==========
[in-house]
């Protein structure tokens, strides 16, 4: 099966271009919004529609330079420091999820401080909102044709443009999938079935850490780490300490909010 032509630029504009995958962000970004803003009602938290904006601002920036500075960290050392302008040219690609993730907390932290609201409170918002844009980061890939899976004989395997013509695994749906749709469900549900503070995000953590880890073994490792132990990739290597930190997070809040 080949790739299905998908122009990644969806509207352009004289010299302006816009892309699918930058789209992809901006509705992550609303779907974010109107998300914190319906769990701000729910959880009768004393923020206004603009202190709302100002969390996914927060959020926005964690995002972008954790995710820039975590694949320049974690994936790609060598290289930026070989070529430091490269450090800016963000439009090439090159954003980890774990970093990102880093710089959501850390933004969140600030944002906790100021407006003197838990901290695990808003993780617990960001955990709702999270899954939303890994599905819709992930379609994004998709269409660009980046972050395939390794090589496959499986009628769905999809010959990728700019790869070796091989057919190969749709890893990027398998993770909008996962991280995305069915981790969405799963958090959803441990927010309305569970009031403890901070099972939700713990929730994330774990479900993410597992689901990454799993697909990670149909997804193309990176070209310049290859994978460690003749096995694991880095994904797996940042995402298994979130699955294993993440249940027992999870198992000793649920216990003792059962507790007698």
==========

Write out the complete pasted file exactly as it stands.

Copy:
[in-house]
């Protein structure tokens, strides 16, 4: 099966271009919004529609330079420091999820401080909102044709443009999938079935850490780490300490909010 032509630029504009995958962000970004803003009602938290904006601002920036500075960290050392302008040219690609993730907390932290609201409170918002844009980061890939899976004989395997013509695994749906749709469900549900503070995000953590880890073994490792132990990739290597930190997070809040 080949790739299905998908122009990644969806509207352009004289010299302006816009892309699918930058789209992809901006509705992550609303779907974010109107998300914190319906769990701000729910959880009768004393923020206004603009202190709302100002969390996914927060959020926005964690995002972008954790995710820039975590694949320049974690994936790609060598290289930026070989070529430091490269450090800016963000439009090439090159954003980890774990970093990102880093710089959501850390933004969140600030944002906790100021407006003197838990901290695990808003993780617990960001955990709702999270899954939303890994599905819709992930379609994004998709269409660009980046972050395939390794090589496959499986009628769905999809010959990728700019790869070796091989057919190969749709890893990027398998993770909008996962991280995305069915981790969405799963958090959803441990927010309305569970009031403890901070099972939700713990929730994330774990479900993410597992689901990454799993697909990670149909997804193309990176070209310049290859994978460690003749096995694991880095994904797996940042995402298994979130699955294993993440249940027992999870198992000793649920216990003792059962507790007698």